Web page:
We never begin anything on a blank slate – there are always already things in progress, things that may have gone around hundreds of times before. We are continually stepping in and out of loops. They enfold us, entangle us – it is a wonder we do not see our own backs. Water molecules are so mobile that a glass of water from your tap today almost certainly contains at least one molecule of the water Jesus was baptised in. Your blood circulates, circadian rhythms governed by daylight control your digestive systems, your brain chemistry, and your body temperature. Your sleep phases are cyclical. Even in the linear expedition of walking from A to B, we employ the biomechanical cycle of walking: the same step repeated many times. Runners analyse their gait in great detail, looking for the most efficient biomechanical loop. Oscillations of rubidium atoms and vibrations of quartz crystals permit us to measure time. Weather patterns like El Niño and glacial periods recur more-or-less regularly. The Arctic Tern migrates from the Arctic to the Antarctic and back again every year. The pro-surfing circuit follows summer around the globe. Our planet turns, the moon passes through its phases, our star, throbbing with cyclical sunspots circles the black hole at the centre of our galaxy.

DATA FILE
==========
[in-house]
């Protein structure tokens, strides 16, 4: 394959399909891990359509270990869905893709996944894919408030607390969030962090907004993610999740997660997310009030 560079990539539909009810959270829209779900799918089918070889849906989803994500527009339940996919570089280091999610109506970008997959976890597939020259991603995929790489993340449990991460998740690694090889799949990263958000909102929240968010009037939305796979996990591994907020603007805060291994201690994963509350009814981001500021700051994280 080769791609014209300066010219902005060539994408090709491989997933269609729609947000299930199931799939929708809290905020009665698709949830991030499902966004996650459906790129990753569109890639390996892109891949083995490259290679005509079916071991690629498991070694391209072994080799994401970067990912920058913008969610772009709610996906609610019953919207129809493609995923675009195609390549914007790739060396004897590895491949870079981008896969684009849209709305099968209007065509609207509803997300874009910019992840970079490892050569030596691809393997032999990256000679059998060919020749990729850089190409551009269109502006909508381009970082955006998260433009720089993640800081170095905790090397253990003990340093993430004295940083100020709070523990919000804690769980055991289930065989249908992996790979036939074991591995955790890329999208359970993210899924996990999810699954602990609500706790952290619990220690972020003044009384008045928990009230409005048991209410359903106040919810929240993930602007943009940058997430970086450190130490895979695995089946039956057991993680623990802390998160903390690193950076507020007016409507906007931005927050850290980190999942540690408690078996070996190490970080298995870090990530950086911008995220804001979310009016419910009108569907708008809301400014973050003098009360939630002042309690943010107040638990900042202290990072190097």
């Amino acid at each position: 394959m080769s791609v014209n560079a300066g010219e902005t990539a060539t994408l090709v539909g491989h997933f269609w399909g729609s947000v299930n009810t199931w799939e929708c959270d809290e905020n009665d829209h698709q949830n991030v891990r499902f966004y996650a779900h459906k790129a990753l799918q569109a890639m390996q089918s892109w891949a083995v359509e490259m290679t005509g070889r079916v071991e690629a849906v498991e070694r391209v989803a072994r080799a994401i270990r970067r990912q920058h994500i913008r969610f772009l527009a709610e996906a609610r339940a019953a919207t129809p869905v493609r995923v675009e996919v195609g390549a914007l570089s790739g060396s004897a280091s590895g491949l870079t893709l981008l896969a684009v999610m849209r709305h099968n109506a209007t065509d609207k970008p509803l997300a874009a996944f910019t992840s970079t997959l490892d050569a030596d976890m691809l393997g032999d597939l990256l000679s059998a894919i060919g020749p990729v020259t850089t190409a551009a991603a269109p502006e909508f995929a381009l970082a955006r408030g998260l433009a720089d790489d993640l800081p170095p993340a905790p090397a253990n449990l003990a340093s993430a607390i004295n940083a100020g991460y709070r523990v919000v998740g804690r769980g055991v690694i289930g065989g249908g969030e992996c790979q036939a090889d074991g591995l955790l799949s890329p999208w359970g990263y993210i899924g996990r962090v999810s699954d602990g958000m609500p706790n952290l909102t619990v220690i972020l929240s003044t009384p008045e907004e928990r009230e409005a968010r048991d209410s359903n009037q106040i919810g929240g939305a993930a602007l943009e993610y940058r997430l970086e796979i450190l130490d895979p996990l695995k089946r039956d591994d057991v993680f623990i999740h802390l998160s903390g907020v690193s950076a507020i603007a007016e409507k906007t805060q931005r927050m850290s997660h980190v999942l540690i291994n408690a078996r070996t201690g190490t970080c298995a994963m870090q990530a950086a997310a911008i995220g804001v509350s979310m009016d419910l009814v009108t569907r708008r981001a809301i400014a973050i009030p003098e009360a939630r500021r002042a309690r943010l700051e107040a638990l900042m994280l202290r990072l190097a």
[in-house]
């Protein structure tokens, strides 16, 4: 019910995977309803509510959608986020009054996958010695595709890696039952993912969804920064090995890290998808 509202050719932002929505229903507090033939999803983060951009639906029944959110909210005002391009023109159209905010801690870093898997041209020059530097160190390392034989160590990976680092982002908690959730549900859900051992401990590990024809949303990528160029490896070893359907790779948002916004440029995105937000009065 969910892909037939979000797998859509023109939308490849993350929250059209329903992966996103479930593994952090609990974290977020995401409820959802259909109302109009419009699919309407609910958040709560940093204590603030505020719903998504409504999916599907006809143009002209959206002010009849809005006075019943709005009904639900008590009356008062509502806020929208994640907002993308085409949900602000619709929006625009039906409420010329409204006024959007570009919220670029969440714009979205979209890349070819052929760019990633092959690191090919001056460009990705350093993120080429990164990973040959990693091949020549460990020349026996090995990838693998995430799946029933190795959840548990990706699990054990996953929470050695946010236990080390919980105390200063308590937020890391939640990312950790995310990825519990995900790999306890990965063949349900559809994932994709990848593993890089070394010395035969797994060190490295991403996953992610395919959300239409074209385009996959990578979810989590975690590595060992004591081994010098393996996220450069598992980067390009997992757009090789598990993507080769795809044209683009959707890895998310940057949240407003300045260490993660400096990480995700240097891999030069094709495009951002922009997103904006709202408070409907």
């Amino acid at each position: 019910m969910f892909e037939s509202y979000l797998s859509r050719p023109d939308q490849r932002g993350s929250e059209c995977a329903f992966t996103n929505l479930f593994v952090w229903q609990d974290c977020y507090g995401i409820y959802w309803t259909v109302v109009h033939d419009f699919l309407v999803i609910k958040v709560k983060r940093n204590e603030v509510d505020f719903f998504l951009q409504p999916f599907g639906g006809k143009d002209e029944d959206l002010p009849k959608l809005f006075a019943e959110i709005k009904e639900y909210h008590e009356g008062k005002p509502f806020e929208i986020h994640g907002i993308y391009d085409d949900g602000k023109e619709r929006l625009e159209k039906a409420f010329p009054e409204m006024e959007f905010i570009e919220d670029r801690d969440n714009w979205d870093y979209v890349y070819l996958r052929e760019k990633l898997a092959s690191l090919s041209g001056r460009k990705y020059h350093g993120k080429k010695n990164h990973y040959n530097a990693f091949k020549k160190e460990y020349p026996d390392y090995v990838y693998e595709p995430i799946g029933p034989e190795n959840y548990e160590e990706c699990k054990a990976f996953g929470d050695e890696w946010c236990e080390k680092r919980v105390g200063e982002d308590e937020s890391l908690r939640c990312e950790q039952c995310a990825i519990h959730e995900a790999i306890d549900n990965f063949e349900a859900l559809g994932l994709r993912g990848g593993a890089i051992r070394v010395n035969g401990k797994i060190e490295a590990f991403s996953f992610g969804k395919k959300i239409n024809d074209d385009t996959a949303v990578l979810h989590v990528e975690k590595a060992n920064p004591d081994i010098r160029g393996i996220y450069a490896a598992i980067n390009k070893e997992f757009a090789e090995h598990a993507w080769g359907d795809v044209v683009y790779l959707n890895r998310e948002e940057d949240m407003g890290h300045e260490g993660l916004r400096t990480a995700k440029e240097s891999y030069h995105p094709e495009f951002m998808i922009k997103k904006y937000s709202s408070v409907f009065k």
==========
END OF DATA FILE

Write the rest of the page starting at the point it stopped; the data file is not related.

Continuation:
A loop begins and ends in the same place. A loop can be a path: the Link bus route, a holiday roadtrip, fitness trails, heritage walks, the planned new rail link under the city from Britomart to Mt Eden. Routines and habits are often cyclical: most days we go to the same places, eat according to the same ritualised practices, perhaps live from paycheck to paycheck, or work at a job that requires us to do the same thing repeatedly. Most hospital visits are return visits. How many times have you been to the same movie theatre? Rituals can be mind-numbing or Sisyphean, but equally comforting or enriching. Many of our mechanisms are based on loops, cycles, oscillations, vibrations: scuba rebreathers, amplifiers and synthesisers, software AI routines. Recycling, rehabilitating, and reusing are processes which attempt to close loops to reduce wastage, or to produce waste which can be fed into other cycles and processes.
We habitually address exceptional spaces; spaces for special events; the out-of-the-ordinary; the linear; the historical. But what about the cyclical, the repeated, the looped?